Interpretation of The Rabbits Who Caused All the Trouble

Length: 2 Pages 621 Words

The fable “The rabbits who caused all the trouble” written by James Thurber is about a pack of wolves who complain about the way rabbits are living near them. To be able to eat the rabbits without being threatened by the other animals living in the forest, they have a plan to ruin the rabbits’ way of living systematically. First they give absurd reasons to blame natural disasters like floods or earthquakes, in which some of the wolves were killed, on the rabbits. When for example some wolves are struck by lightning, the other wolves tell the animals in the forest it was the rabbits’ fault, “for it is well know that lettuce eaters cause lightning” (ll. 5-7). Not only this example shows that the wolves are dishonest, because they lie to the other animals to fool them. They pretend that the rabbits are imprisoned to protect them (cf. ll. 15). By the help of this clever strategy they make the other animals thin Continue...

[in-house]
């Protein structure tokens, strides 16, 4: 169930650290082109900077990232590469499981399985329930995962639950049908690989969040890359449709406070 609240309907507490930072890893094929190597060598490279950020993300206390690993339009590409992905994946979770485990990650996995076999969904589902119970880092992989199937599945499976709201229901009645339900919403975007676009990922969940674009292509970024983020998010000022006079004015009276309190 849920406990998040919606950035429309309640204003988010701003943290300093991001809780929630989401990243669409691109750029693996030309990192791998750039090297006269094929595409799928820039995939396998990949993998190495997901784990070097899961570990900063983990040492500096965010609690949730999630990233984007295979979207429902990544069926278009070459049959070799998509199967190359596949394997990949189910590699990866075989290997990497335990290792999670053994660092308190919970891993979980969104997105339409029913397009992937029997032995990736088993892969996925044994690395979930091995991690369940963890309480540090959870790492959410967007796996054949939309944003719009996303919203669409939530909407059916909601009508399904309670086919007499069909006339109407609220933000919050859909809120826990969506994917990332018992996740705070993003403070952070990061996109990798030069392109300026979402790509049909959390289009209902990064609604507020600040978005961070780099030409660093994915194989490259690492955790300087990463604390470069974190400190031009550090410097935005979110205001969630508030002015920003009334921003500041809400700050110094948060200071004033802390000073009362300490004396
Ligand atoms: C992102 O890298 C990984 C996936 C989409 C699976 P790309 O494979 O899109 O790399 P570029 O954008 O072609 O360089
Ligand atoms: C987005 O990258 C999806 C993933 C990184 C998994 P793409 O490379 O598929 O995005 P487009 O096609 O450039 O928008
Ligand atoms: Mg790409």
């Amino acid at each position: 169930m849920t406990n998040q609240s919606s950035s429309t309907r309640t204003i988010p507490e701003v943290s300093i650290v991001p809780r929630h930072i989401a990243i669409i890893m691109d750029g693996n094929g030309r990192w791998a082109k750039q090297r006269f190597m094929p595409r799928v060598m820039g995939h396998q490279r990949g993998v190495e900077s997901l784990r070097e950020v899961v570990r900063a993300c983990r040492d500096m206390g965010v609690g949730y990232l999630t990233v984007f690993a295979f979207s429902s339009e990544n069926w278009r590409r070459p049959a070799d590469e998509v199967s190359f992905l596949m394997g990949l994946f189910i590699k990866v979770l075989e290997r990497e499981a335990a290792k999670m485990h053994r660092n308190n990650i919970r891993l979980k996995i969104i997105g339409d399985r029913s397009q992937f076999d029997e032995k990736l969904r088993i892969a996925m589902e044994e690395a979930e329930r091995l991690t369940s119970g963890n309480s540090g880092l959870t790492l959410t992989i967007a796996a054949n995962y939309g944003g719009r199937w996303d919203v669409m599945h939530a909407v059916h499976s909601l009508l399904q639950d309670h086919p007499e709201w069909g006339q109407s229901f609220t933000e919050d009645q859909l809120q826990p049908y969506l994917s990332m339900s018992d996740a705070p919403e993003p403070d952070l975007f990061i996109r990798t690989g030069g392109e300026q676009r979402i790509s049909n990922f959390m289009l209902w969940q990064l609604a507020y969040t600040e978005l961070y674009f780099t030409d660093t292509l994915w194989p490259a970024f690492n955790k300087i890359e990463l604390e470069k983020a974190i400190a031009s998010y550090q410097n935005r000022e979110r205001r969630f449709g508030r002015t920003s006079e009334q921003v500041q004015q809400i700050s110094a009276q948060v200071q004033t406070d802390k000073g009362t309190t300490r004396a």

The moral 'Run, don't walk to the nearest desert island' tells the reader that you must escape when you feel you are in danger and that you should not stay or hesitate. Despite their promise to support the rabbits, in the end all rabbits are eaten by the wolves. James Thurber must have guessed what would happen to the Jews. Consequently the animals can be described as unreliable cowards and they are, just like the rabbits afraid of the wolves. With this easy example, Thurber shows that every society needs their scapegoats, one race who can be blamed for everything that goes wrong. You can see that the moral is a warning. k that all wolves are caring so much for them and no animal would dare to say that any wolf would put rabbits away without thinking about their protection. James Thurber does not write much about inner feelings. This way the other animals do not realise that the wolves in fact are cruel and aggressive, which of course is a quite naive way of thinking. The title "The rabbits who caused all the trouble is an extremely ironic title, as it is just a stupid rumour of the wolves which they spread around in the forest. In the fable the rabbits can be characterised as weak, shy and helpless (cf. Thurber used repetition to underline the most important sentences, which are for example the wolves' justification to 'civilize' the rabbits (cf. In case of the 2nd World War, the Jews were scapegoats just as the rabbits are in the fable. To convey his message Thurber used the same stylistic devices as in his fable 'The Owl Who Was God'.